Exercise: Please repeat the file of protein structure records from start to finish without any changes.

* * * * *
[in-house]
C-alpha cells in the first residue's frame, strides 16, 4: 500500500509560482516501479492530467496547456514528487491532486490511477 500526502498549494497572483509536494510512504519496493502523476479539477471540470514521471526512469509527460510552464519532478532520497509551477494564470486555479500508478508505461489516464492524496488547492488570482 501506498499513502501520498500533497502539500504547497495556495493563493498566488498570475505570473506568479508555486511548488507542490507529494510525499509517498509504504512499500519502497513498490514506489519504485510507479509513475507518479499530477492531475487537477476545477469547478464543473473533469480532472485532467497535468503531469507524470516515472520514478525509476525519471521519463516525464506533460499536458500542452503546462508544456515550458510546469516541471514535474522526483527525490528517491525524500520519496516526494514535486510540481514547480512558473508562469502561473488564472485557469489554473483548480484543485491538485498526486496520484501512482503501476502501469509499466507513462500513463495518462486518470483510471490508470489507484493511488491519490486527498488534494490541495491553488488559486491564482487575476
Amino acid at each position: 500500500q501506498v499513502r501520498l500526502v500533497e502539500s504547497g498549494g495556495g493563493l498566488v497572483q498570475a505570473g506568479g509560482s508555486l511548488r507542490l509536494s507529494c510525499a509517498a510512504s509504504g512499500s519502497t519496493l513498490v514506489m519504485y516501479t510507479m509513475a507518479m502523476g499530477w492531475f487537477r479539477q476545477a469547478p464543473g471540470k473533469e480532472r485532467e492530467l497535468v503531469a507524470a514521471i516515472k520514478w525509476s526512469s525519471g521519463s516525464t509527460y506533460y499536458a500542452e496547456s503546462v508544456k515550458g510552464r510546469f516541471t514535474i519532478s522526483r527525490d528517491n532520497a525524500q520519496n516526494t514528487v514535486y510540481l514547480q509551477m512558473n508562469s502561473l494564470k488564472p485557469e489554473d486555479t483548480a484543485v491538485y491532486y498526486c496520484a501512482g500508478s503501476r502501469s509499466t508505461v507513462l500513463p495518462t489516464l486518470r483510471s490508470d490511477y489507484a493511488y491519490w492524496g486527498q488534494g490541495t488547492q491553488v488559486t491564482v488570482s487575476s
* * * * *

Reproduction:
[in-house]
C-alpha cells in the first residue's frame, strides 16, 4: 500500500509560482516501479492530467496547456514528487491532486490511477 500526502498549494497572483509536494510512504519496493502523476479539477471540470514521471526512469509527460510552464519532478532520497509551477494564470486555479500508478508505461489516464492524496488547492488570482 501506498499513502501520498500533497502539500504547497495556495493563493498566488498570475505570473506568479508555486511548488507542490507529494510525499509517498509504504512499500519502497513498490514506489519504485510507479509513475507518479499530477492531475487537477476545477469547478464543473473533469480532472485532467497535468503531469507524470516515472520514478525509476525519471521519463516525464506533460499536458500542452503546462508544456515550458510546469516541471514535474522526483527525490528517491525524500520519496516526494514535486510540481514547480512558473508562469502561473488564472485557469489554473483548480484543485491538485498526486496520484501512482503501476502501469509499466507513462500513463495518462486518470483510471490508470489507484493511488491519490486527498488534494490541495491553488488559486491564482487575476
Amino acid at each position: 500500500q501506498v499513502r501520498l500526502v500533497e502539500s504547497g498549494g495556495g493563493l498566488v497572483q498570475a505570473g506568479g509560482s508555486l511548488r507542490l509536494s507529494c510525499a509517498a510512504s509504504g512499500s519502497t519496493l513498490v514506489m519504485y516501479t510507479m509513475a507518479m502523476g499530477w492531475f487537477r479539477q476545477a469547478p464543473g471540470k473533469e480532472r485532467e492530467l497535468v503531469a507524470a514521471i516515472k520514478w525509476s526512469s525519471g521519463s516525464t509527460y506533460y499536458a500542452e496547456s503546462v508544456k515550458g510552464r510546469f516541471t514535474i519532478s522526483r527525490d528517491n532520497a525524500q520519496n516526494t514528487v514535486y510540481l514547480q509551477m512558473n508562469s502561473l494564470k488564472p485557469e489554473d486555479t483548480a484543485v491538485y491532486y498526486c496520484a501512482g500508478s503501476r502501469s509499466t508505461v507513462l500513463p495518462t489516464l486518470r483510471s490508470d490511477y489507484a493511488y491519490w492524496g486527498q488534494g490541495t488547492q491553488v488559486t491564482v488570482s487575476s